This was a provocative question Justin Taylor asked recently and he provided a helpful answer from J.I. Packer:
I don’t think we can ever say too much about the importance of an active exercise of mind and heart at the communion service. . . .
Holy Communion demands us of private preparation of heart before the Lord before we come to the table. We need to prepare ourselves for fellowship with Jesus Christ the Lord, who meets us in this ceremony. We should think of him both as the host of the communion table and as enthroned on the true Mount Zion referred to in Hebrews 12, the city of the living God where the glorified saints and the angels are.
The Lord from his throne catches us up by his Spirit and brings us into fellowship with himself there in glory. He certainly comes down to meet us here, but he then catches us up into fellowship with him and the great host of others who are eternally worshipping him there.
We are also to learn the divinely intended discipline of drawing assurance from the sacrament. We should be saying in our hearts, ‘as sure as I see and touch and taste this bread and this wine, so sure it is that Jesus Christ is not a fancy but a fact, that he is for real, and that he offers himself to be my Saviour, my Bread of Life, and my Guide to glory. He has left me this rite, this gesture, this token, this ritual action as a guarantee of this grace; He instituted it, and it is a sign of life-giving union with him, and I’m taking part in it, and thus I know that I am his and he is mine forever.’ That is the assurance that we should be drawing from our sharing in the Lord’s Supper every time we come to the table.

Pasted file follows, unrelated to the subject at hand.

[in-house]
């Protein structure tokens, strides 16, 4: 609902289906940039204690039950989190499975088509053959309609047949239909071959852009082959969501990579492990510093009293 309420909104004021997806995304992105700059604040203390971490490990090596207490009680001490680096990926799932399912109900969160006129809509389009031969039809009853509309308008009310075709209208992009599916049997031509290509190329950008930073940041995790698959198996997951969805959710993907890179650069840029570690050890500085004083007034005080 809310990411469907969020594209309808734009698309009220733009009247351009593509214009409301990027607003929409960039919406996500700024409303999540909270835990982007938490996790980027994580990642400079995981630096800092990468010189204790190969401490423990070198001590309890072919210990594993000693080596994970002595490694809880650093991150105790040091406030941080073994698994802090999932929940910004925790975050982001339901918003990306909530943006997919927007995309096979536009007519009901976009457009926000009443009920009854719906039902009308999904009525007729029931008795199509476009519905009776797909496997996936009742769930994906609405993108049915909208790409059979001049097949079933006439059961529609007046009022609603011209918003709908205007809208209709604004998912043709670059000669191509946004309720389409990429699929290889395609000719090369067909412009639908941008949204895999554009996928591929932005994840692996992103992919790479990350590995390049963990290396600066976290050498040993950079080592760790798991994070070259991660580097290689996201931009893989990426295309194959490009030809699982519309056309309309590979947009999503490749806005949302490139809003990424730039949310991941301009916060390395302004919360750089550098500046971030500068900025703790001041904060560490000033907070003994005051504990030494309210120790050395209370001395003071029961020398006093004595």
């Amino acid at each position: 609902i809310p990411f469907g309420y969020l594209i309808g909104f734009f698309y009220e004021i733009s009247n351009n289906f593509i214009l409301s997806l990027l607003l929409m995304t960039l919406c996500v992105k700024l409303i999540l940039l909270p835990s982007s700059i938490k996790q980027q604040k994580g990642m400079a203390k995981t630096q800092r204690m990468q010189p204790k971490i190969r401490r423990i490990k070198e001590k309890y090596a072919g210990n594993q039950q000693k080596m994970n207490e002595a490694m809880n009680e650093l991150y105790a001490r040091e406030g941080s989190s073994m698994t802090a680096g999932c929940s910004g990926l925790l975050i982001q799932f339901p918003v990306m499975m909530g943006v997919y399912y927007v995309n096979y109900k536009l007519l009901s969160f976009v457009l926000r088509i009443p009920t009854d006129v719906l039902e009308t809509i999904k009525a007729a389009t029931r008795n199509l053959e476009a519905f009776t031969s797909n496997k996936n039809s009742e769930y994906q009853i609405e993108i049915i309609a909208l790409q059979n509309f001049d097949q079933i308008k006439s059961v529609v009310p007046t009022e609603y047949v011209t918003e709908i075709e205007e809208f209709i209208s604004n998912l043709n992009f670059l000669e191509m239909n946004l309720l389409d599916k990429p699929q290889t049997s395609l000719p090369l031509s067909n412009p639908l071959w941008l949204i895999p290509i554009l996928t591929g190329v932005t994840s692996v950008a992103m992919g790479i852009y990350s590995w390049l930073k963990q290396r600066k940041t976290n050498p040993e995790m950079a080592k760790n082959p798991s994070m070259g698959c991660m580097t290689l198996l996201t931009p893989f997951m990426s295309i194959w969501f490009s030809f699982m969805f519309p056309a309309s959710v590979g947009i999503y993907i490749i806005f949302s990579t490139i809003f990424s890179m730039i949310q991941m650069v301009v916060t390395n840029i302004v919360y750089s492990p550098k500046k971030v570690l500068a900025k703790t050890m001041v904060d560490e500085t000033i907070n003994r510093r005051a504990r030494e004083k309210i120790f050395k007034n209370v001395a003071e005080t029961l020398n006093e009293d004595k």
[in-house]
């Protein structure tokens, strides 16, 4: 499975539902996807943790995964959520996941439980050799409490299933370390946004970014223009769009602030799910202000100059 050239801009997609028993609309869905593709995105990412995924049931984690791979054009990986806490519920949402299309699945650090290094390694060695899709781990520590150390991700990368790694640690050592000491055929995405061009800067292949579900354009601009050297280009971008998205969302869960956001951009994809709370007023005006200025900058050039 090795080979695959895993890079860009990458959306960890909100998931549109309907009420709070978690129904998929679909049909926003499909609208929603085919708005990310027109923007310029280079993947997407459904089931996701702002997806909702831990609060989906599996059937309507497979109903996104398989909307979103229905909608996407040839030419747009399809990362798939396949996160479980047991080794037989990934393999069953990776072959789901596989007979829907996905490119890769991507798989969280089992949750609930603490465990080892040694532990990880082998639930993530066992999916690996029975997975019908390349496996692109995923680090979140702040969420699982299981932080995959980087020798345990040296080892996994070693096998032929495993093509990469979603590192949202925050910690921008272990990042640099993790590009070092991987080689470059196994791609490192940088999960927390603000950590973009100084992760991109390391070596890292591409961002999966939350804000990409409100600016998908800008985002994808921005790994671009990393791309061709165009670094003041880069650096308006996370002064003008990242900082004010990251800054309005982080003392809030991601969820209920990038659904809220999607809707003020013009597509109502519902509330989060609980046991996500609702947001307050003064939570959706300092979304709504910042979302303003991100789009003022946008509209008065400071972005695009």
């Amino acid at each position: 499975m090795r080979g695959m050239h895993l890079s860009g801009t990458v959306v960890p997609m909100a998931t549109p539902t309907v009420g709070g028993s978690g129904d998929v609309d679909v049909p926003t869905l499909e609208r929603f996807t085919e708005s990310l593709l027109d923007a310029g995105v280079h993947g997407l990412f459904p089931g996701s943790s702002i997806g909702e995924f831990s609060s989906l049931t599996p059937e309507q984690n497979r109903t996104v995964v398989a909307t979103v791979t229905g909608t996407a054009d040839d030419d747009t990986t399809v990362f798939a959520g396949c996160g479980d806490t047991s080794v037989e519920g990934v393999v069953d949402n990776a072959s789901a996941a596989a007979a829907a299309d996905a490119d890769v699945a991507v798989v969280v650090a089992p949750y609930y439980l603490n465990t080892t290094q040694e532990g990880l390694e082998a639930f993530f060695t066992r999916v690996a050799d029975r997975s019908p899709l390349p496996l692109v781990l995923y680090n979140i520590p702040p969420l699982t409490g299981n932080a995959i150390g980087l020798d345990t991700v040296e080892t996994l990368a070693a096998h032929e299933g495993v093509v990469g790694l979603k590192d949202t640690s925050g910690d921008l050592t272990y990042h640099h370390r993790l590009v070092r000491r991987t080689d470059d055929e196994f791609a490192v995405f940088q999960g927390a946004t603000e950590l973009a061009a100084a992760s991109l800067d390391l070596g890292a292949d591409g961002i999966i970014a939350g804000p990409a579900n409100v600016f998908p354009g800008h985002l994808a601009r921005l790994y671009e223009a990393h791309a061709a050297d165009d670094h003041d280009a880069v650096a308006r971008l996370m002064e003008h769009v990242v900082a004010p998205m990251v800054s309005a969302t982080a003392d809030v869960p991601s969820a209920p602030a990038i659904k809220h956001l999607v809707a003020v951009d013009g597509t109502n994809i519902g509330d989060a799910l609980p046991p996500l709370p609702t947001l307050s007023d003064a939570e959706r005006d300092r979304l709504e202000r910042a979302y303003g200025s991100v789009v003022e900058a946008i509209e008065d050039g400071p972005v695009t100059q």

And then we must realize something of our togetherness in Christ with the rest of the congregation. . . . [We should reject the] strange perverse idea . . . that the Lord’s Supper is a flight of the alone to the Alone: it is my communion I come to make, not our communion in which I come to share. You can’t imagine a more radical denial of the Gospel than that.
The communion table must bring to us a deeper realization of our fellowship together. If I go into a church for a communion service where not too many folk are present, to me it is a matter of conscience to sit beside someone. This togetherness is part of what is involved in sharing in eucharistic worship in a way that edifies.
—J. I. Packer, “The Gospel and the Lord’s Supper,” in Serving the People of God, vol. 2 of Collected Shorter Writings of J. I. Packer (Carlisle: Paternoster, 1998), 49-50.
I don’t know what you think about while the elements are being distributed, but tomorrow, as we take this as a church, let’s practice looking to Jesus and see if this really doesn’t enter us into communion with Him.